Liars all! ay, rogues and liars, like the Father of all lies;
Nay, but open wide the casement, once more let me feast my gaze
On the glittering signs of Heaven, on the mighty Ocean-ways!

Who’s that knocking? Fra Ramiro? Left his wine-cup and arm-chair,
Come again with book and ointment, to anoint me and prepare?
Sacremento!—send him packing, with his comrades shaven-crown’d:
Liars all! and prince of liars is their Pope! The world is round!                      171

See, the Ocean! like quicksilver, throbbing in the starry light!
See the stars and constellations, strangely, mystically bright!
Ah, but there, beyond our vision, other stars look brightly down,
Other stars, and high among them, great Magellan’s starry crown!

O Magellan! lord and master!—mighty soul no Pope could tame!
On the seas and on the heavens you have left your radiant name;
Brightly shall it burn for ever, o’er the waters without bound,
Proving Pope and Priests still liars, while the sun-kist world is round.

Let the cowls at Salamanca cluster thick as rook and daw!                          172
Let the Pope, with right hand palsied, clutch his thunderbolts of straw!
Heaven and Ocean, here and yonder, put their feeble dreams to shame;
Earth is round, and high above it shines Magellan’s starry name!

Have you vanish’d, O my Master? O my Captain, King of men,
Shall I never more behold you standing at the mast again,
Eagle-eyed, and stern and silent, never sleeping or at rest,
Pallid as a man of marble, ever looking to the west?

As I lie and watch the heavens, once again I seem to be
Out upon the waste of waters, sailing on from sea to sea. . . .
Hark! what’s that?—the monks intoning in the chapel close at hand?             173
Nay, I hear but sea-birds screaming, round dark capes of lonely land.

Out upon the still equator, on a sea without a breath,
Burning, blistering in the sunlight, we are tossing sick to death;
Every night the sun sinks crimson on the water’s endless swell,
Every dawn he rises golden, fiery as the flames of Hell.                               [8:4]

Seventy days our five brave vessels welter in the watery glare,
O’er the bulwarks hang the seamen panting open-mouth’d for air;
On the “Trinitie” Magellan watches in a fierce unrest,
Never doubting or despairing, ever looking to the west.

Then at last with fire and thunder open cracks the sultry sky,                         174
While the surging seas roll under, swift before the blast we fly,
Westward, ever westward, plunging, while the waters wash and wail;
Nights and days drift past in darkness while we sail, and sail, and sail.

Then the Tempest, like an eagle by a thunderbolt struck dead,
With one last wild flap of pinions, droppeth spent and bloody-red,
Purpling Heaven and Ocean lieth on the dark horizon’s brink,
While upon the decks we gather silently, and watch him sink.

Troublously the Ocean labours in a last surcease of pain,
While a soft breath blowing westward wafts us softly on the main,—
Nearer to the edge of darkness where the flat earth ends, men swear,           175
Where the dark abysses open, gulf on gulf of empty air!

Creeping silently our vessels enter wastes of wondrous weed,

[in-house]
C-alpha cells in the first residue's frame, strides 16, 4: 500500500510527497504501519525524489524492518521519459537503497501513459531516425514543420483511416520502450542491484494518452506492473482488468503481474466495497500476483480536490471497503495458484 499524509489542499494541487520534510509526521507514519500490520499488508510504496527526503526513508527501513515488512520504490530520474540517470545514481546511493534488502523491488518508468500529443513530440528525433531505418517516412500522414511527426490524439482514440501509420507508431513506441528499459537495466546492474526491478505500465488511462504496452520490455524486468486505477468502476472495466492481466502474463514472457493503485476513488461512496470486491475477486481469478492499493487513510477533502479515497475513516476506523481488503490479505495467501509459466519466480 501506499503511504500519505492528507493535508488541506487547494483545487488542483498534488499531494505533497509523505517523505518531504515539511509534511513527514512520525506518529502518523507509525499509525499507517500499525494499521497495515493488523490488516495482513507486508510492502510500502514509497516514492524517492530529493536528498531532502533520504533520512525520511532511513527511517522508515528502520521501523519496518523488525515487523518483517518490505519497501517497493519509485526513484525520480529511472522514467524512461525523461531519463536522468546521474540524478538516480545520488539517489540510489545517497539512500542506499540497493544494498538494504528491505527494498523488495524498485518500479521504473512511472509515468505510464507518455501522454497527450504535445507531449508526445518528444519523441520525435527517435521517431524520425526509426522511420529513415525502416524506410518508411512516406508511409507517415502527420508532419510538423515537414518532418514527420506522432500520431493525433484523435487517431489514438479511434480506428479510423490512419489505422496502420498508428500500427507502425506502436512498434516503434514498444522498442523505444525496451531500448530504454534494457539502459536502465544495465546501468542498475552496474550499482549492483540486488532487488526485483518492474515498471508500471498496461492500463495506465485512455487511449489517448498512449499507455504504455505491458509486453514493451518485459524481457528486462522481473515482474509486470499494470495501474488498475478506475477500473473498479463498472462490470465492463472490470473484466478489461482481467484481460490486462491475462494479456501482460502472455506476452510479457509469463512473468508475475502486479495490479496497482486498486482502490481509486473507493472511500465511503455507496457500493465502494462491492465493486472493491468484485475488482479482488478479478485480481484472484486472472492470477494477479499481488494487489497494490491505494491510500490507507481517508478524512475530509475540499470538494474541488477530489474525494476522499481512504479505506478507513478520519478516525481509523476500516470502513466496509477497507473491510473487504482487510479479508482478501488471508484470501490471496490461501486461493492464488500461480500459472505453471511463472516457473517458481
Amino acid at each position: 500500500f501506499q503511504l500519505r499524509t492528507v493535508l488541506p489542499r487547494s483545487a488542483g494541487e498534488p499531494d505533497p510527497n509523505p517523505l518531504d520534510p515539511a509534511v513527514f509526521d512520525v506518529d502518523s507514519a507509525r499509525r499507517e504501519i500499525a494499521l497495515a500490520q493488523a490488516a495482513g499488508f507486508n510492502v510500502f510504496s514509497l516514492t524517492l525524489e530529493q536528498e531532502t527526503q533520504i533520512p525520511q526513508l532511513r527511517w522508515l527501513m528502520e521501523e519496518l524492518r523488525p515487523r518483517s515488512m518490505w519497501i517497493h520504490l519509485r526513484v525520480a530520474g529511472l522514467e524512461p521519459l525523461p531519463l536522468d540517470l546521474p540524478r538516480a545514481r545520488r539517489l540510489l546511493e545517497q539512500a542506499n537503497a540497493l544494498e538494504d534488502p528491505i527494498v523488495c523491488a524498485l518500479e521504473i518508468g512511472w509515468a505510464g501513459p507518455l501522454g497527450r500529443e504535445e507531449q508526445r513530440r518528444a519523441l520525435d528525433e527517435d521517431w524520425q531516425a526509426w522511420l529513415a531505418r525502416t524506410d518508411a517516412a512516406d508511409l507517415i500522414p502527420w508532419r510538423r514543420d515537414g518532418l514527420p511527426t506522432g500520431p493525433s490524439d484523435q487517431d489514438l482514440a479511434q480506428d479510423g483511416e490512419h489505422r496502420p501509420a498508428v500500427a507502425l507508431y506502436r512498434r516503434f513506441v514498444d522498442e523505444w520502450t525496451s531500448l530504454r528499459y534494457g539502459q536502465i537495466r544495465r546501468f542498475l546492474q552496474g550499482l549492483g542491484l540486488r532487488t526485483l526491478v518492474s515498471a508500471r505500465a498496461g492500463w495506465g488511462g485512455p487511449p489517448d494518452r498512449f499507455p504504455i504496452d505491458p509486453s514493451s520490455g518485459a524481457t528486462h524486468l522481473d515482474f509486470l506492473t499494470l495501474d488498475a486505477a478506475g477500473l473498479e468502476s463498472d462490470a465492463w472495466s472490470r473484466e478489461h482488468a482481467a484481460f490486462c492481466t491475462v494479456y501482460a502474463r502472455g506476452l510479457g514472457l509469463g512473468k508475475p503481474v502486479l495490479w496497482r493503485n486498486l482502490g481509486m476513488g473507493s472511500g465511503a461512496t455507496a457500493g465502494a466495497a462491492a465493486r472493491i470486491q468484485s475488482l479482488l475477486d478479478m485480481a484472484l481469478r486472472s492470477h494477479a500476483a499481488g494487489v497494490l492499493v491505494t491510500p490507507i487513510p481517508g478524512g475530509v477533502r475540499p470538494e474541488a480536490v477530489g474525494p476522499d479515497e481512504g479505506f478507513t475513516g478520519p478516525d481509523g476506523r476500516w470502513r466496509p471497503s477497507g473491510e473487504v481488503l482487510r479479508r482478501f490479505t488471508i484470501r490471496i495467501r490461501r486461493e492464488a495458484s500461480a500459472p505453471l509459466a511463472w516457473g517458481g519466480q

Slimy growth that clings around them, tangle growing purple seed,
Staining all the waste of waters, making isles of floating black,
While the seamen, pointing fingers, shrink in dread, and cry, “Turn back!”

On the “Trinitie” Magellan stands and looks with fearless eyes—
“Fools, the world is round!” he answers, “onward still our pathway lies;
Though the gulfs of Hell yawn’d yonder, though the Earth were ended there,
I would venture boldly forward, facing Death and Death’s despair.”

On their knees they kneel unto him, cross themselves and shriek afraid,        176
Pallid as a man of marble stands the Captain undismayed,
Claps on sail and leads us onward, while the ships crawl in his track,
Slowly, scarcely moving, trailing monstrous weeds that hold them back.

On each vessel’s prow a seaman stands and casts the sounding-lead,
In the cage high up the foremast gather watchers sick with dread.
Calmly on the poop Magellan marks the Heavens and marks the Sea,
Darkness round and darkness o’er him, closing round the “Trinitie.”

Days and nights of deeper darkness follow—then there comes the cry,
“He is mad—Death waits before us—turn the ships and let us fly!”
Storm of mutinous anger gathers round the Captain stern and true,                177
Near the foremast, fiercely glaring, flash the faces of the crew.

One there is, a savage seaman, gnashing teeth and waving hands,
Strides with curses to the Captain where with folded arms he stands,—
“Turn, thou madman, turn!” he shrieketh—scarcely hath he spoke the word,
Ere a bleeding log he falleth, slaughter’d by the Leader’s sword!

“Fools and cowards!” cries Magellan, spurning him with armèd heel,
“If another dreams of flying, let him speak—and taste my steel!”
Like caged tigers when the Tamer enters calmly, shrink the band,
While the Master strides among them, cloth’d in mail and sword in hand.      178

O Magellan! lord and leader!—only He whose fingers frame
Twisted thews of pard or panther, knot them round their hearts of flame,
Light the emeralds burning brightly in their eyeballs as they roll,
Could have made that mightier marvel, thine inexorable soul!

Onward, ever on, we falter—till there comes a dawn of Day
Creeping ghostly up behind us, mirror’d faintly far away,
While across the seas to starboard loometh strangely land or cloud—
“Land to starboard!” cries Magellan—“Land!” the seamen call aloud.

Southward steering creep the vessels, while the lights of morning grow;        179
Fades the land, while in our faces chilly fog and vapour blow;